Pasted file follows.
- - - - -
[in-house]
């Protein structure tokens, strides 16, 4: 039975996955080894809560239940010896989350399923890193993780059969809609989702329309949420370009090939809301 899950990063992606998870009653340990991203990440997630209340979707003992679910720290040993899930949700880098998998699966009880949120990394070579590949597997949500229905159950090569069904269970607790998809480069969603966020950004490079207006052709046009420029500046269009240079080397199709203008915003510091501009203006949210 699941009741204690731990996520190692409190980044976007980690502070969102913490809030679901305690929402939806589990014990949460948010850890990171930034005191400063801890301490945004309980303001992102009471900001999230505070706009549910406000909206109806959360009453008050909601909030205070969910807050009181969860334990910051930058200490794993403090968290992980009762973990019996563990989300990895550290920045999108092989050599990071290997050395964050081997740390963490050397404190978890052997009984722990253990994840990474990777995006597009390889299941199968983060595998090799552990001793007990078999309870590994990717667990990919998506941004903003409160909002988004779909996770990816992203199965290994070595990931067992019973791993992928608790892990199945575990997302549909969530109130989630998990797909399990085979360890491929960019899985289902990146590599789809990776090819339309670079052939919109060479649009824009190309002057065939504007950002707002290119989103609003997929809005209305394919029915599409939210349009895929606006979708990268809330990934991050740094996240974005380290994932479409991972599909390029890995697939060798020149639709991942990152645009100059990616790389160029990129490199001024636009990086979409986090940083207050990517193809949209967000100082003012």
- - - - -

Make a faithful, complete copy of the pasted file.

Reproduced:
[in-house]
């Protein structure tokens, strides 16, 4: 039975996955080894809560239940010896989350399923890193993780059969809609989702329309949420370009090939809301 899950990063992606998870009653340990991203990440997630209340979707003992679910720290040993899930949700880098998998699966009880949120990394070579590949597997949500229905159950090569069904269970607790998809480069969603966020950004490079207006052709046009420029500046269009240079080397199709203008915003510091501009203006949210 699941009741204690731990996520190692409190980044976007980690502070969102913490809030679901305690929402939806589990014990949460948010850890990171930034005191400063801890301490945004309980303001992102009471900001999230505070706009549910406000909206109806959360009453008050909601909030205070969910807050009181969860334990910051930058200490794993403090968290992980009762973990019996563990989300990895550290920045999108092989050599990071290997050395964050081997740390963490050397404190978890052997009984722990253990994840990474990777995006597009390889299941199968983060595998090799552990001793007990078999309870590994990717667990990919998506941004903003409160909002988004779909996770990816992203199965290994070595990931067992019973791993992928608790892990199945575990997302549909969530109130989630998990797909399990085979360890491929960019899985289902990146590599789809990776090819339309670079052939919109060479649009824009190309002057065939504007950002707002290119989103609003997929809005209305394919029915599409939210349009895929606006979708990268809330990934991050740094996240974005380290994932479409991972599909390029890995697939060798020149639709991942990152645009100059990616790389160029990129490199001024636009990086979409986090940083207050990517193809949209967000100082003012």